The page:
Mitral Valve Repair Versus Replacement in Octogenarians with Non-Ischemic Mitral Regurgitation
Joshua Manghelli, Daniel I. Carter, Ralph J. Damiano, Marc R. Moon, Nabil A. Munfakh, Spencer J. Melby, Washington University in St Louis, St. Louis, MO
OBJECTIVE: Recent data demonstrated that replacement of the mitral valve (MV) was equivalent for functional mitral regurgitation (MR). We questioned whether MVrepair remains the treatment of choice for degenerative MR in the elderly.
METHODS: Octogenarians with non-ischemic MR who underwent MVrepair or MVreplacement at two institutions between the years of 2004-2014 were retrospectively examined. Patients who had previous valve surgery, endocarditis, mitraclip procedure, and concomitant aortic valve replacement or coronary artery bypass grafting were excluded. The primary endpoint was 1 year mortality. Secondary endpoints included total length of hospital stay, time on ventilator, 30 day mortality, and other clinical outcomes.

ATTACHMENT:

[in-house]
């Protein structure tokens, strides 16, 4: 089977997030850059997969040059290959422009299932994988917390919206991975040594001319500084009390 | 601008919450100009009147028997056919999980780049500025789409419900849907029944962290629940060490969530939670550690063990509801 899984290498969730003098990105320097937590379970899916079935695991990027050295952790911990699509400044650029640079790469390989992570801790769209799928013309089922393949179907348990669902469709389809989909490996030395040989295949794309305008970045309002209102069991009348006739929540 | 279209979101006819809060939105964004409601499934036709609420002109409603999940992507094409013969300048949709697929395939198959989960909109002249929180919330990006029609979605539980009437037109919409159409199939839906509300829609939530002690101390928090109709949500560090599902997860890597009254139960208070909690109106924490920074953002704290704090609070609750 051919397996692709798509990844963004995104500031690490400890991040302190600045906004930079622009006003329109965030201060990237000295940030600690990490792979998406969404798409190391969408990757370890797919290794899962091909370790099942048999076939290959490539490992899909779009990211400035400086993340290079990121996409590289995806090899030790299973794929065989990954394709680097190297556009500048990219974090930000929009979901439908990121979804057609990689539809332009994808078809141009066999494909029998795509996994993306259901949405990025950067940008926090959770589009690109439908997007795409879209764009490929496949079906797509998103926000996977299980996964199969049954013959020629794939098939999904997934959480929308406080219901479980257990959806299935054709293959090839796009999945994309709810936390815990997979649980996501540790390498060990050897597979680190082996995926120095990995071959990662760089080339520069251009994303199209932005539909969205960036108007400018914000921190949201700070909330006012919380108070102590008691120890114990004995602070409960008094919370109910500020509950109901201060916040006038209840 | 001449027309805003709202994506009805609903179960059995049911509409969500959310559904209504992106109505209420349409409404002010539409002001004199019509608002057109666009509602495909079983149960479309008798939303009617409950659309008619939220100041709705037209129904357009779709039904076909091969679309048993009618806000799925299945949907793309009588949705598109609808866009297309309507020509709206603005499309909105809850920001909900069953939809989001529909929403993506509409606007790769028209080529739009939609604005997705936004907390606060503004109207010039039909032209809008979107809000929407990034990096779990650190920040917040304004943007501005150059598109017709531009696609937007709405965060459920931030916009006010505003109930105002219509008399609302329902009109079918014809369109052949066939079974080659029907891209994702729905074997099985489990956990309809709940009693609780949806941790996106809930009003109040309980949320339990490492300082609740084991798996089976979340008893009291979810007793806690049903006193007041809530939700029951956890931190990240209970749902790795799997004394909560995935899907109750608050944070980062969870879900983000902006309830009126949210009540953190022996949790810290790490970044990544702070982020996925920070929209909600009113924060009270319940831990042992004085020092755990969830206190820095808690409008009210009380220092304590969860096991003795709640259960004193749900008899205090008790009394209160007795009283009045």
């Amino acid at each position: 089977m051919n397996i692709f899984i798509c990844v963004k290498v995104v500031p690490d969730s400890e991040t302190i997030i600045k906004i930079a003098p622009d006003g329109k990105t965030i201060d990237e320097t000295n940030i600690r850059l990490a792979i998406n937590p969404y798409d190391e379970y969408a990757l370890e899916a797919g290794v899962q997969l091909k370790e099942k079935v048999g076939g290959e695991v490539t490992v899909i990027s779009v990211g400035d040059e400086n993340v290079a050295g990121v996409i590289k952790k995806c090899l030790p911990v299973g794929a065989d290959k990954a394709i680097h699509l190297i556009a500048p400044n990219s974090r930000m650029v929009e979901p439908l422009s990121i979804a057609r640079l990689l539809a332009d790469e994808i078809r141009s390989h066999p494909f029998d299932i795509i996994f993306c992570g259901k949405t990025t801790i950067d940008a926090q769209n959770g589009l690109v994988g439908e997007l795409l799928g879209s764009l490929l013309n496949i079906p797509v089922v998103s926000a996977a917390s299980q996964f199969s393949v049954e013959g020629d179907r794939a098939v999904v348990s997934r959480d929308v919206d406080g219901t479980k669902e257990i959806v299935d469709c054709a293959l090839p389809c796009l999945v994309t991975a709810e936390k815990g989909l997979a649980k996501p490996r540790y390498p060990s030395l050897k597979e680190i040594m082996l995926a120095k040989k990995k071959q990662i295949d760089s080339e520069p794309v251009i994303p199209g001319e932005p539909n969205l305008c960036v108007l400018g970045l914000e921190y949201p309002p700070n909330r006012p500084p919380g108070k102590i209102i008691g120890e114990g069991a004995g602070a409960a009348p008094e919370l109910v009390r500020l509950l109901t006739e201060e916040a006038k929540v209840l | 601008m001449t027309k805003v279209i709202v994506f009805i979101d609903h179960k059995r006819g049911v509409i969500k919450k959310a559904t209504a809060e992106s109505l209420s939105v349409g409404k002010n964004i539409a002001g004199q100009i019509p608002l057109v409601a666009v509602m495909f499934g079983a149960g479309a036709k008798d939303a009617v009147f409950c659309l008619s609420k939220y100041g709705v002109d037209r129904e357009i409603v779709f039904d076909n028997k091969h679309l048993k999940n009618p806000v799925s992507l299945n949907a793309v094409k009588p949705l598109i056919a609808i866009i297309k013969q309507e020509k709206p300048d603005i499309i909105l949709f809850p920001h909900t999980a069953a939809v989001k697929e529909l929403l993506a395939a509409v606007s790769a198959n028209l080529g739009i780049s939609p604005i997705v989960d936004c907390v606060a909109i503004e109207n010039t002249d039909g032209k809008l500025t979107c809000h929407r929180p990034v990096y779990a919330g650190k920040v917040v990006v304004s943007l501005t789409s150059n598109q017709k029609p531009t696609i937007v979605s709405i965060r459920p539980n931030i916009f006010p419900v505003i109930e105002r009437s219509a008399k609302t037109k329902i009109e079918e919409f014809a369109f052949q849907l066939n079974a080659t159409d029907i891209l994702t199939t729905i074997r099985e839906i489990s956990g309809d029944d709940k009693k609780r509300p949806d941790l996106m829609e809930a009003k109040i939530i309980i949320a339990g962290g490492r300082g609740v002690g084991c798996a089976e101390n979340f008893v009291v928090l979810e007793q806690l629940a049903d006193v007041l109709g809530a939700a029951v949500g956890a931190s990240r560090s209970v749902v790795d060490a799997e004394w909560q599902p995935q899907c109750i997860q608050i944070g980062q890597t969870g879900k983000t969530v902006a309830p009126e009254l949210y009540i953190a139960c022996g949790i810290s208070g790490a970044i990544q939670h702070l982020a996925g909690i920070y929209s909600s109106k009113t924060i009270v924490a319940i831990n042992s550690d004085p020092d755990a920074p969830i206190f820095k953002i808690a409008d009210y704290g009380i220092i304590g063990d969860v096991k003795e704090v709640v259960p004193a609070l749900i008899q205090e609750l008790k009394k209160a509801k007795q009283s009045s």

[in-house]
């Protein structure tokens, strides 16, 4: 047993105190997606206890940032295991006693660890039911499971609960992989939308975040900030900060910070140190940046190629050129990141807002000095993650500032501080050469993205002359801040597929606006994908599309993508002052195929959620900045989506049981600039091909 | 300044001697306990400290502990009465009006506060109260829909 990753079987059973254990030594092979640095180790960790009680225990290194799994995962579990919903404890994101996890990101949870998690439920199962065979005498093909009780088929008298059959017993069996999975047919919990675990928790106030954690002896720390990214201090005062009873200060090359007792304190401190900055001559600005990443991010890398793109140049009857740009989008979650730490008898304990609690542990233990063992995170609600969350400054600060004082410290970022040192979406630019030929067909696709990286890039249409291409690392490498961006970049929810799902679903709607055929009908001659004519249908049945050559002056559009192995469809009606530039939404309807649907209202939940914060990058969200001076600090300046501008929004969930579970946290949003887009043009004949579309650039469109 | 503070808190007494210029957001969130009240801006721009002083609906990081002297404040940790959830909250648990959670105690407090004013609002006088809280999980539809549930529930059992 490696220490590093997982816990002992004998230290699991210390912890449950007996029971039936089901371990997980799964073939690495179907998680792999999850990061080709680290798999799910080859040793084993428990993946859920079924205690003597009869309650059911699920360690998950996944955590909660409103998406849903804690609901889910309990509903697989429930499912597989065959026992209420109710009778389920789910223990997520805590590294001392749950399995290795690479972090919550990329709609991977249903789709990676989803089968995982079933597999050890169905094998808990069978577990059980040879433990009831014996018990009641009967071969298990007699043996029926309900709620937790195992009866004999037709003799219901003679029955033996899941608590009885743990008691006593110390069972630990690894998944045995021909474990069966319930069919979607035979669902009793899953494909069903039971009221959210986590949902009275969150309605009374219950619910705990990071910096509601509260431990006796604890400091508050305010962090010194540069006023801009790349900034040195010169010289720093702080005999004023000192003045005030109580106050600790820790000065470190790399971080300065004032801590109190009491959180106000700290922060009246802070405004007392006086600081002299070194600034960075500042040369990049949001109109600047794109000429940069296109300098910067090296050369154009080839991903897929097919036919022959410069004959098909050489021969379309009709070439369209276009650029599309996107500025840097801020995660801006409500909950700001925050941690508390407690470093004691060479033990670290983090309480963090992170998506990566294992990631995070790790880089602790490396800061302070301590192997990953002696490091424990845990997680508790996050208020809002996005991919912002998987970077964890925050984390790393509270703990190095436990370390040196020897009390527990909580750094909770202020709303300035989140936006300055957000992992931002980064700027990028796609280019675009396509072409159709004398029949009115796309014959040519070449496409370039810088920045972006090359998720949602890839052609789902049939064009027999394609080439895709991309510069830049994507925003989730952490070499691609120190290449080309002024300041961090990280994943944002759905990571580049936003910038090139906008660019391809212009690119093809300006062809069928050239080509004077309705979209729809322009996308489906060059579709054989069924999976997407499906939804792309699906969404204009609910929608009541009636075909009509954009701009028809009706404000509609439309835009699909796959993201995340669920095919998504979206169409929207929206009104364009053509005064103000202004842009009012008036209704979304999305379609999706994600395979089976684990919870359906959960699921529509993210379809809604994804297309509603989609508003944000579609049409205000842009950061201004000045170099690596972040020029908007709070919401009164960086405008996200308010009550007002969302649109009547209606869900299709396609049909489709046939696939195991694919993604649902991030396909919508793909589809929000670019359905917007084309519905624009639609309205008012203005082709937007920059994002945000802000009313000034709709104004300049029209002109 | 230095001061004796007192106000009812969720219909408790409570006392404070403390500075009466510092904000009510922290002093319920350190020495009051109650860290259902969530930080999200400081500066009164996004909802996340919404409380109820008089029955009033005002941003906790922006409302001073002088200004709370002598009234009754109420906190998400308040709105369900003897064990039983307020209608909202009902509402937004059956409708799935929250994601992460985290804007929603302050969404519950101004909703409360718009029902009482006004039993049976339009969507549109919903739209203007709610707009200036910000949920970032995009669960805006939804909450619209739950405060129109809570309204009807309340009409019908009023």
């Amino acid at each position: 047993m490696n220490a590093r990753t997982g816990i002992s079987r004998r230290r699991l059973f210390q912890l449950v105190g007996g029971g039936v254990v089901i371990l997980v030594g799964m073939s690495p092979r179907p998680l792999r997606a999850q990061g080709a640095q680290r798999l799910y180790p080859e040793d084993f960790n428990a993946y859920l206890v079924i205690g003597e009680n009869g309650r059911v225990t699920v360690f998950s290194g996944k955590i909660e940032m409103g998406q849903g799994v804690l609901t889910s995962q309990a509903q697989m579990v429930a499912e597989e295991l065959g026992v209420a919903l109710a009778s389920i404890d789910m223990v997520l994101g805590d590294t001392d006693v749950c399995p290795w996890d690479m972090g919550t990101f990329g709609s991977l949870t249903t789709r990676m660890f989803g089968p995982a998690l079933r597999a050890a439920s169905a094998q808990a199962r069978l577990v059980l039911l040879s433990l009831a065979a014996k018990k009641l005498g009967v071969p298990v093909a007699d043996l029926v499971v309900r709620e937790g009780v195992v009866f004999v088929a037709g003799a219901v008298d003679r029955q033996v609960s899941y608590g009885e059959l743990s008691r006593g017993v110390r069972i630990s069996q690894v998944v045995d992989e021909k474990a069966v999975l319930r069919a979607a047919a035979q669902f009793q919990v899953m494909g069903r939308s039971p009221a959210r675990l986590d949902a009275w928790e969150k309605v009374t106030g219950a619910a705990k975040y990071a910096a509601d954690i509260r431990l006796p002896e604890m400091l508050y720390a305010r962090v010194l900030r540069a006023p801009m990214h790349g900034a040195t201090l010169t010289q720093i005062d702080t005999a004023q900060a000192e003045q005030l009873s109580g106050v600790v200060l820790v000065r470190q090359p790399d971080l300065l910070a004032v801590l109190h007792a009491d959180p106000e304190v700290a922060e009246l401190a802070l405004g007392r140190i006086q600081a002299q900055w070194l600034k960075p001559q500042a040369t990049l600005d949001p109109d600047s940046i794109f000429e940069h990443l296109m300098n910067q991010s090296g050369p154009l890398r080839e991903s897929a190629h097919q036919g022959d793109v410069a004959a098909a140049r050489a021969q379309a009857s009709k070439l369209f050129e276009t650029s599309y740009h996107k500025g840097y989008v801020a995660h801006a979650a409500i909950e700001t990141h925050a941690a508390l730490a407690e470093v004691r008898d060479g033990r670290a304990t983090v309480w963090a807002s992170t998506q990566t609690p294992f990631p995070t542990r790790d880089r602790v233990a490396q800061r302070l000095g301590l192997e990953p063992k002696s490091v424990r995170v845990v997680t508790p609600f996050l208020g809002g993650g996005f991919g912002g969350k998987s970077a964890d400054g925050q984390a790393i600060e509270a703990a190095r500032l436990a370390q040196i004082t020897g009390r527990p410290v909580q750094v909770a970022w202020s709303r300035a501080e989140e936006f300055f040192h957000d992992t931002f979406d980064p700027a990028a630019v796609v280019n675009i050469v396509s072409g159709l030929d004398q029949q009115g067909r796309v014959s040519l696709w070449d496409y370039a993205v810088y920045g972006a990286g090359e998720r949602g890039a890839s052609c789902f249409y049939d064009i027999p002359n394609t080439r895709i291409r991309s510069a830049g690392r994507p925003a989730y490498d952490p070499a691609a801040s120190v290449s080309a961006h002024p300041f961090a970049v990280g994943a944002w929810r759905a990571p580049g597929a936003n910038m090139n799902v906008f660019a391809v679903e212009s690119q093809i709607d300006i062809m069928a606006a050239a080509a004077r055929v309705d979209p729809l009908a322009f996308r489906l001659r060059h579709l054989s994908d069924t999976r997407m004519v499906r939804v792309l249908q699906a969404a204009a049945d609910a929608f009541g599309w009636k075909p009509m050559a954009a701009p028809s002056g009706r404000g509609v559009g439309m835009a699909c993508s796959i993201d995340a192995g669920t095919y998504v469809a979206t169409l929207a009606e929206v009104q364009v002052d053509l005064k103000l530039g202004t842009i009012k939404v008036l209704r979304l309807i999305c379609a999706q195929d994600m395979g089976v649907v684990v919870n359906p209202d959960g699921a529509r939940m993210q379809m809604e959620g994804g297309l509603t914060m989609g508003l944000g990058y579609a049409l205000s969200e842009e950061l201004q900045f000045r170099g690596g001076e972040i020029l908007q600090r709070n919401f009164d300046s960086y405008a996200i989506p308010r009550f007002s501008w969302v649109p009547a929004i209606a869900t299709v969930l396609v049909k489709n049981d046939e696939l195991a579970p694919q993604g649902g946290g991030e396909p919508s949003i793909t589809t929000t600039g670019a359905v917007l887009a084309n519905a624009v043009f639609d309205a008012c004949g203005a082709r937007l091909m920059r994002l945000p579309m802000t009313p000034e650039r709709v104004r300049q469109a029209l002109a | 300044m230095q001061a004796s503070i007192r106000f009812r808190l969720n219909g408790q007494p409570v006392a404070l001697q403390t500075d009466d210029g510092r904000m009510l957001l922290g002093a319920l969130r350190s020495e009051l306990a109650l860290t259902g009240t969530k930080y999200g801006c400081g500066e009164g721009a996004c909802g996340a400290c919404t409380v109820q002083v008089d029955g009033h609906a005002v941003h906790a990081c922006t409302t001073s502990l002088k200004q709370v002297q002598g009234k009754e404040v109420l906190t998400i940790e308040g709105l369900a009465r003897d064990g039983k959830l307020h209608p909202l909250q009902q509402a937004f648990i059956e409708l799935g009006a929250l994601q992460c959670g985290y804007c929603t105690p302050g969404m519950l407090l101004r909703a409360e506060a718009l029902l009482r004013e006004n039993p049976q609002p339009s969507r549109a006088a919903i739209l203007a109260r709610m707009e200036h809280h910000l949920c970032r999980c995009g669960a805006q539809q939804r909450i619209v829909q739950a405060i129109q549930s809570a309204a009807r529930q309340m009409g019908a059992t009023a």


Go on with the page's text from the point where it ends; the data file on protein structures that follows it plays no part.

RESULTS: 115 patients ‰¥80 years old underwent MVrepair or MVreplacement. 30-day/hospital mortality was 5.1% (n=4/78) and 13.5% (n=5/37) for MVrepair and MVreplacement groups, respectively (p=0.12). At 1 year, mortality for the MVrepair group was 12.8% (10/17) compared to 18.9 %(n=7/37) for the MVreplacement group (p=0.39) (Table 1). Ventilator time (p=0.04) and hospital length of stay (p=0.02) were significantly shorter in those with mitral repair (Table 1). Although postop sepsis, renal failure, post-op atrial fibrillation and stroke rates were higher in the MV replacement group, these were not statistically significant (Table 1).
CONCLUSIONS: Patients who underwent MVreplacement spent more hours on the ventilator and had longer hospital stays and showed trends toward higher short and long term mortality. MVrepair remains the treatment of choice for degenerative MV disease in octogenarians, when feasible.